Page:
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4 Ways To Help Your Patients Value Your Dentistry


It’s easy to get frustrated when patients don’t want to pay your fees—after all, without those fees, your hard work goes to waste and your practice cannot function. However, I worked with a team member who once told me, “Without value, there’s only price,” and that’s stuck with me. Patients get hung up on price all the time, but that’s a result of you not creating enough value for the treatment. If you take price off the table and look at whether you have built value through the whole process, then price really isn’t the problem anymore. Building value for what you do is the key to getting patients to accept treatment and pay your fee, and with a few simple steps, you can show your patients why your treatment plan is important.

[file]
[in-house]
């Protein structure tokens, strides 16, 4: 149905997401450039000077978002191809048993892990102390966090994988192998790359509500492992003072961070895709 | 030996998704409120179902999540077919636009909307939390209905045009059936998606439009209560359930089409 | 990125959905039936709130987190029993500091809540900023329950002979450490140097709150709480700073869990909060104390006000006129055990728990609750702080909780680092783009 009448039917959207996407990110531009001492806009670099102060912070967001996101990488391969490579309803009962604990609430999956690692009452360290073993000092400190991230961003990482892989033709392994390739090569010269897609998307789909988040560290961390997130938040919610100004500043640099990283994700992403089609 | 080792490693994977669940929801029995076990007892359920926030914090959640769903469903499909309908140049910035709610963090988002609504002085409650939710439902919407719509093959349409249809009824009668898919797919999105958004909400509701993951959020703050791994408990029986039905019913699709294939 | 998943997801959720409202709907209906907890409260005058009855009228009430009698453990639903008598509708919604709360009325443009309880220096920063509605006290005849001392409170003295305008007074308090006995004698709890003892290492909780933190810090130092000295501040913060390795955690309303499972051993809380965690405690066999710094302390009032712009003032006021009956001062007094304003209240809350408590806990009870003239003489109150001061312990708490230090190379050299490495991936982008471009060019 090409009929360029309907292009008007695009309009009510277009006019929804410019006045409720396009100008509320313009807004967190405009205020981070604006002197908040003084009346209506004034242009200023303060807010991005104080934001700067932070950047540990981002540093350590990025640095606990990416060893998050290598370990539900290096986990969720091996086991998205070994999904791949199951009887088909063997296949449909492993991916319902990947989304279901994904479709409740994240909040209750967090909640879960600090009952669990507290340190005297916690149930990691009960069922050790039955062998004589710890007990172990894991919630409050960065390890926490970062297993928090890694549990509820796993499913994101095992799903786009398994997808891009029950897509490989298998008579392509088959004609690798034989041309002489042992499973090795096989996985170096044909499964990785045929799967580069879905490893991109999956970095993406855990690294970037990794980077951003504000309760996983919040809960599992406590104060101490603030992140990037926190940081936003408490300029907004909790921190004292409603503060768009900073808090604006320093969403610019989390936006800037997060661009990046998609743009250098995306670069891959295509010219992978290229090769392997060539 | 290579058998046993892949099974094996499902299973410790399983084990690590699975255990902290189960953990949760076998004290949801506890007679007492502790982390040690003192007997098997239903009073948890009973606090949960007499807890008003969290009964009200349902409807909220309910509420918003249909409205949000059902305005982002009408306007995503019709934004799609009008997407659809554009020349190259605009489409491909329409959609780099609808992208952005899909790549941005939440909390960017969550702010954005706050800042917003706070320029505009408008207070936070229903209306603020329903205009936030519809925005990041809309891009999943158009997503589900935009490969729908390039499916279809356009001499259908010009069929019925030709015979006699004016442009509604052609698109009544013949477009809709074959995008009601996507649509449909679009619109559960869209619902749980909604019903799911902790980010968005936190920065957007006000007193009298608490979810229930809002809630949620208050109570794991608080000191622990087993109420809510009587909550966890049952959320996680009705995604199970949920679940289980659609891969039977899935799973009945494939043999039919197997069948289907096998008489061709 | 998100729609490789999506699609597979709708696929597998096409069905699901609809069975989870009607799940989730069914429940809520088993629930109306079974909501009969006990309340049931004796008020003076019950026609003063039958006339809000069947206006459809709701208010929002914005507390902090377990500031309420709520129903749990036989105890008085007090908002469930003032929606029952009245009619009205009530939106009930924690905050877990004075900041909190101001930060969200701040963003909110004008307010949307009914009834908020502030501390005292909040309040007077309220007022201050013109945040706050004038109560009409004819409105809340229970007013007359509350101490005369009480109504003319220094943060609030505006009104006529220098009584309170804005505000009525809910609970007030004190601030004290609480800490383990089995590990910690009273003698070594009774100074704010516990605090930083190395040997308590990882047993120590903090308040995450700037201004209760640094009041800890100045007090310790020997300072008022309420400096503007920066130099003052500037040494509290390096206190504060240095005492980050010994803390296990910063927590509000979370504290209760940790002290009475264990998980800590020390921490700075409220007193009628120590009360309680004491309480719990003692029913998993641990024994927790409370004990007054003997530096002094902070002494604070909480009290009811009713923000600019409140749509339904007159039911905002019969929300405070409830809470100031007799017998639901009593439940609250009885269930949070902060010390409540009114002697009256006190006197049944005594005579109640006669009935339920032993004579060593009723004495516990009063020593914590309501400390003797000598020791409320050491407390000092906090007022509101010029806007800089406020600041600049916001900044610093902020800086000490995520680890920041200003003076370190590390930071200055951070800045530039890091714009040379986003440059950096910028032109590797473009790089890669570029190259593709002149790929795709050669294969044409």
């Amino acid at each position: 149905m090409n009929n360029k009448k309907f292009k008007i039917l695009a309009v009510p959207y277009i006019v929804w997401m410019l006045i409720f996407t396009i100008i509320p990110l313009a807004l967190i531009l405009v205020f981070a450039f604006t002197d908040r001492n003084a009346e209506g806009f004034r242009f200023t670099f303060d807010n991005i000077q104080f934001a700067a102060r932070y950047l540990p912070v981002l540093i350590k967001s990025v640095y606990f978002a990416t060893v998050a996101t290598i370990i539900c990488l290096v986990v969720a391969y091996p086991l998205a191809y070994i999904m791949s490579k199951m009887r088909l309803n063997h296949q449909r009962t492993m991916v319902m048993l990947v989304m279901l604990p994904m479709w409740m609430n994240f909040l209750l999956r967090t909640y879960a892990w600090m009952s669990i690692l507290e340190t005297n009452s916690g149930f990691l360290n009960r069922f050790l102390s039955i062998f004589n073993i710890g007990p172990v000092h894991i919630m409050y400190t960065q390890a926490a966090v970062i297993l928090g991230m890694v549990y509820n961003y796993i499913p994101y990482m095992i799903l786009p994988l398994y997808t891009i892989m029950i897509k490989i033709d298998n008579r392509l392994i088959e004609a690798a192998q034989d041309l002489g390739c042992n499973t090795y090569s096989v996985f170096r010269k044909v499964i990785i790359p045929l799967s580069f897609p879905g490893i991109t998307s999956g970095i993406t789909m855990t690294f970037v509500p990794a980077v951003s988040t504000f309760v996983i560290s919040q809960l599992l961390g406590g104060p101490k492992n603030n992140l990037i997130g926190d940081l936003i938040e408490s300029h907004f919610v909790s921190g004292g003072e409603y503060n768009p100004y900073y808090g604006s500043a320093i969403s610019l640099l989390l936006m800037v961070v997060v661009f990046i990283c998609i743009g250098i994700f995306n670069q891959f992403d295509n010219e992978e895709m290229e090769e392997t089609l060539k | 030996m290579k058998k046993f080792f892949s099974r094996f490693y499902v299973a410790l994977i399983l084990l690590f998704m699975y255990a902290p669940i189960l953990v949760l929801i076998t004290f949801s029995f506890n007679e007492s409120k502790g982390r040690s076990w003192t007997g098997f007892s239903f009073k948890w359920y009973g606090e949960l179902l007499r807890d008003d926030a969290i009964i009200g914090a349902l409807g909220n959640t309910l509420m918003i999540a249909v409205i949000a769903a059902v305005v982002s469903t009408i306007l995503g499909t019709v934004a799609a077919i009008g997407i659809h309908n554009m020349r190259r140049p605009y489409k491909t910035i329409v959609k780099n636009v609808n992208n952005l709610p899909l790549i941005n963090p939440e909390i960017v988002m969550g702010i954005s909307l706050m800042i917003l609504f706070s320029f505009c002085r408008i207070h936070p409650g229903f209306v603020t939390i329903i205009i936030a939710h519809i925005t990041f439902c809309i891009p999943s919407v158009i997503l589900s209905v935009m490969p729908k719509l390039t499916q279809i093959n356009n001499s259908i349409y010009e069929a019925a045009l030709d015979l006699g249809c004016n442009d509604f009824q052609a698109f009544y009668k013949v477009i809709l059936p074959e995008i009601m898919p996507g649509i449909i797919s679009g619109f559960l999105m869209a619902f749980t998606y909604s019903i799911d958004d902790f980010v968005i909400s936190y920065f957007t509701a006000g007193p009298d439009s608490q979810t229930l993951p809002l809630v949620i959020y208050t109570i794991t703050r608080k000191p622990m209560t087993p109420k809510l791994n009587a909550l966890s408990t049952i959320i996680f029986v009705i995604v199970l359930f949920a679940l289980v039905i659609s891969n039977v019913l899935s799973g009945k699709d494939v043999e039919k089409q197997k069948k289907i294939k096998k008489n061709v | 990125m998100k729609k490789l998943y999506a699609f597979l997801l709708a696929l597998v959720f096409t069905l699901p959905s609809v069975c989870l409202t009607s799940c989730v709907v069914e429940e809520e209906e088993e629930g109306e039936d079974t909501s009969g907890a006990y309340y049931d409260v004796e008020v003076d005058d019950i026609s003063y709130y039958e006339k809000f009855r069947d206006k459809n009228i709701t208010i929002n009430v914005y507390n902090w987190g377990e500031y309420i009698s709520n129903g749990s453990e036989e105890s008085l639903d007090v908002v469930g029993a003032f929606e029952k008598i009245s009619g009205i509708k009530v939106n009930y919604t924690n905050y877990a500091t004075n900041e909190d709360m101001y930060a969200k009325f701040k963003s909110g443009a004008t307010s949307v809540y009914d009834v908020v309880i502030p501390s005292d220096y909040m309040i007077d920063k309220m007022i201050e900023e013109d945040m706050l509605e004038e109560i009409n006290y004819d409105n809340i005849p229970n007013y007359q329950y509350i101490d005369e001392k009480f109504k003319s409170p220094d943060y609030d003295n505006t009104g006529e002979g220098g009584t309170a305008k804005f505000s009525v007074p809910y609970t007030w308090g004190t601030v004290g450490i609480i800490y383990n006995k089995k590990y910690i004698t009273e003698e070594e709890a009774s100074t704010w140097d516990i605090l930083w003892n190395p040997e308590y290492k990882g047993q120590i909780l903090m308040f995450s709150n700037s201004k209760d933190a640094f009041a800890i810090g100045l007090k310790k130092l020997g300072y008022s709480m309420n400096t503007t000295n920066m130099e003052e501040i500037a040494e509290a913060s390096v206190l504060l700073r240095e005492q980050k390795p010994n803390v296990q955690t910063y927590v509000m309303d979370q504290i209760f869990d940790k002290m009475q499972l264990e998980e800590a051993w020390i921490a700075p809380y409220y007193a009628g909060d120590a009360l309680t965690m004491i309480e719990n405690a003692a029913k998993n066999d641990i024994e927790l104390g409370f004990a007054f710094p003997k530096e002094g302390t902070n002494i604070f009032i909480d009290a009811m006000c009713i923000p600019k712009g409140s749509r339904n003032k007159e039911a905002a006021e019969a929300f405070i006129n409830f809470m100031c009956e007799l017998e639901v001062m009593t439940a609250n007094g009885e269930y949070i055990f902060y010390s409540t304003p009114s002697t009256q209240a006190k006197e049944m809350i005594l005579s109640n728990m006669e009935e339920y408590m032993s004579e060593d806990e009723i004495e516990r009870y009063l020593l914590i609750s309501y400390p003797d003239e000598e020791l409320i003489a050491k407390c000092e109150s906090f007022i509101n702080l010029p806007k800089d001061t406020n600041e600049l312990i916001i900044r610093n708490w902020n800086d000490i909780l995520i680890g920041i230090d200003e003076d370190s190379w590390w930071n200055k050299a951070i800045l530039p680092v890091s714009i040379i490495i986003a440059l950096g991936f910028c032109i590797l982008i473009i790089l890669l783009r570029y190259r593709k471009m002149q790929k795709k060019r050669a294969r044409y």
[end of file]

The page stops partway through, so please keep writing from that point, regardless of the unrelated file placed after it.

1. Believe in What You Do

If you want others to value what you do, then you yourself must first value and believe in it. Kirk often says that “Money spent on dentistry is one of the best investments a person can make,” and it’s something that every dental professional should take to heart. If you operate from that mindset and live it, then it’s going to be easier to demonstrate that value to others. No matter where you are in a practice, you’ve got to believe that what you do is adding so much value to your patients’ lives.

2. Rely on Your Verbal Skills

Dentistry is sales in its own way, and that sale starts from the first “Hello.” The person who answers the phone doesn’t represent your business—they are your business, and from that initial interaction, everything you do either builds value or reduces it, which is why it’s incredibly important to learn to use great verbal skills. Check out our free webinar in which Lead Coach Jenni Poulos shares her knowledge on the importance of language and download the free Say This, Not That tool in order to really take your skills to the next level.